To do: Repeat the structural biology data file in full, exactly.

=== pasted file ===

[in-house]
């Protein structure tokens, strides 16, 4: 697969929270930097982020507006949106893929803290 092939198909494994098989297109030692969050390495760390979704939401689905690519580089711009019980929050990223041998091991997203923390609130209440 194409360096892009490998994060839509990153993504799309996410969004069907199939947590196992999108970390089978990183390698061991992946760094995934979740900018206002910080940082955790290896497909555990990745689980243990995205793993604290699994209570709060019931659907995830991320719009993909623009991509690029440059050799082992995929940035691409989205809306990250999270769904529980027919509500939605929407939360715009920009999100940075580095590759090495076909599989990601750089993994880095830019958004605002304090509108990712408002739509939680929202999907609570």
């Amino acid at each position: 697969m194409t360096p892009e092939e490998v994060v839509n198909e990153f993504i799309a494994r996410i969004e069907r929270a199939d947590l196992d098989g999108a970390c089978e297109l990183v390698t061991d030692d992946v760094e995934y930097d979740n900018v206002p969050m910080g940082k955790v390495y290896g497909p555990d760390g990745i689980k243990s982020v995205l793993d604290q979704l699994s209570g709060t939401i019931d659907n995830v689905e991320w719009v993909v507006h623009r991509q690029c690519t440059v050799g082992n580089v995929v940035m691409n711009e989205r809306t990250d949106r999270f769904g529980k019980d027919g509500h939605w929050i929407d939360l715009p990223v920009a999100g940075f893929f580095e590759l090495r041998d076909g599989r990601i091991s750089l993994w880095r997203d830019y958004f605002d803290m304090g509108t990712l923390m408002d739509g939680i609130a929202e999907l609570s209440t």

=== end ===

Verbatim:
[in-house]
């Protein structure tokens, strides 16, 4: 697969929270930097982020507006949106893929803290 092939198909494994098989297109030692969050390495760390979704939401689905690519580089711009019980929050990223041998091991997203923390609130209440 194409360096892009490998994060839509990153993504799309996410969004069907199939947590196992999108970390089978990183390698061991992946760094995934979740900018206002910080940082955790290896497909555990990745689980243990995205793993604290699994209570709060019931659907995830991320719009993909623009991509690029440059050799082992995929940035691409989205809306990250999270769904529980027919509500939605929407939360715009920009999100940075580095590759090495076909599989990601750089993994880095830019958004605002304090509108990712408002739509939680929202999907609570």
């Amino acid at each position: 697969m194409t360096p892009e092939e490998v994060v839509n198909e990153f993504i799309a494994r996410i969004e069907r929270a199939d947590l196992d098989g999108a970390c089978e297109l990183v390698t061991d030692d992946v760094e995934y930097d979740n900018v206002p969050m910080g940082k955790v390495y290896g497909p555990d760390g990745i689980k243990s982020v995205l793993d604290q979704l699994s209570g709060t939401i019931d659907n995830v689905e991320w719009v993909v507006h623009r991509q690029c690519t440059v050799g082992n580089v995929v940035m691409n711009e989205r809306t990250d949106r999270f769904g529980k019980d027919g509500h939605w929050i929407d939360l715009p990223v920009a999100g940075f893929f580095e590759l090495r041998d076909g599989r990601i091991s750089l993994w880095r997203d830019y958004f605002d803290m304090g509108t990712l923390m408002d739509g939680i609130a929202e999907l609570s209440t």